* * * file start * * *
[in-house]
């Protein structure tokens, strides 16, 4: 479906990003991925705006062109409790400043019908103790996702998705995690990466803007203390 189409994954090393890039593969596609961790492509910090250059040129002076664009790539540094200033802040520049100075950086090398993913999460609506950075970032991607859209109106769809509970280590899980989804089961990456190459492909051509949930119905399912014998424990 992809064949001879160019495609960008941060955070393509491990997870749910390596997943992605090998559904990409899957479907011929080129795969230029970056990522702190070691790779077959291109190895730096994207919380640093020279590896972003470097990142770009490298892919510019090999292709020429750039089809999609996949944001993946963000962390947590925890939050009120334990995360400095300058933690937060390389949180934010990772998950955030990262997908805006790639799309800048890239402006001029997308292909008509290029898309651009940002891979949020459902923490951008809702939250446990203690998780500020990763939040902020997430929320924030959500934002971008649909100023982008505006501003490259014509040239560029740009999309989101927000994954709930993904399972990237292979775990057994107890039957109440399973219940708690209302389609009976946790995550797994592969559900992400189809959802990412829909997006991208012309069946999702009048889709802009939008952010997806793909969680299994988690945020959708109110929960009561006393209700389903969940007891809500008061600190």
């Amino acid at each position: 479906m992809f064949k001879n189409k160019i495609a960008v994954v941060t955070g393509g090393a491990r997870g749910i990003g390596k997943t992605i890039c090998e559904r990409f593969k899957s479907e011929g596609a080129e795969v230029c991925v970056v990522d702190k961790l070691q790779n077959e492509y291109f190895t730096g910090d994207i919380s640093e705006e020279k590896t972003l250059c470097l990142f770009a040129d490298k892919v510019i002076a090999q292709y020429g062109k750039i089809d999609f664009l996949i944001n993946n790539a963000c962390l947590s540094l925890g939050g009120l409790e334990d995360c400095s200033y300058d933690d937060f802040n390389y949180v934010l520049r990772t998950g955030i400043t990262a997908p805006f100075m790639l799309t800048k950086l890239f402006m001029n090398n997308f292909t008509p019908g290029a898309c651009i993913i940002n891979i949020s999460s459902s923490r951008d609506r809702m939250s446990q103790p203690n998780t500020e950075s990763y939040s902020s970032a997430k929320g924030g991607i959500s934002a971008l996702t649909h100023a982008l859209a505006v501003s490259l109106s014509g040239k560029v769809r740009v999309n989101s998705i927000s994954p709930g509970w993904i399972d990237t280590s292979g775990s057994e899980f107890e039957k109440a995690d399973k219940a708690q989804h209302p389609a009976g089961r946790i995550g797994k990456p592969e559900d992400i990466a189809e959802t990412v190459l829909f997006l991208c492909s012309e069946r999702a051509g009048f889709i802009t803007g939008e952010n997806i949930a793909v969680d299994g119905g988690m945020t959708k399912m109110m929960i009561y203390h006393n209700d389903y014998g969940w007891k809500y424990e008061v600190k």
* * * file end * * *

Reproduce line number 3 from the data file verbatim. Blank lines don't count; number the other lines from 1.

């Amino acid at each position: 479906m992809f064949k001879n189409k160019i495609a960008v994954v941060t955070g393509g090393a491990r997870g749910i990003g390596k997943t992605i890039c090998e559904r990409f593969k899957s479907e011929g596609a080129e795969v230029c991925v970056v990522d702190k961790l070691q790779n077959e492509y291109f190895t730096g910090d994207i919380s640093e705006e020279k590896t972003l250059c470097l990142f770009a040129d490298k892919v510019i002076a090999q292709y020429g062109k750039i089809d999609f664009l996949i944001n993946n790539a963000c962390l947590s540094l925890g939050g009120l409790e334990d995360c400095s200033y300058d933690d937060f802040n390389y949180v934010l520049r990772t998950g955030i400043t990262a997908p805006f100075m790639l799309t800048k950086l890239f402006m001029n090398n997308f292909t008509p019908g290029a898309c651009i993913i940002n891979i949020s999460s459902s923490r951008d609506r809702m939250s446990q103790p203690n998780t500020e950075s990763y939040s902020s970032a997430k929320g924030g991607i959500s934002a971008l996702t649909h100023a982008l859209a505006v501003s490259l109106s014509g040239k560029v769809r740009v999309n989101s998705i927000s994954p709930g509970w993904i399972d990237t280590s292979g775990s057994e899980f107890e039957k109440a995690d399973k219940a708690q989804h209302p389609a009976g089961r946790i995550g797994k990456p592969e559900d992400i990466a189809e959802t990412v190459l829909f997006l991208c492909s012309e069946r999702a051509g009048f889709i802009t803007g939008e952010n997806i949930a793909v969680d299994g119905g988690m945020t959708k399912m109110m929960i009561y203390h006393n209700d389903y014998g969940w007891k809500y424990e008061v600190k």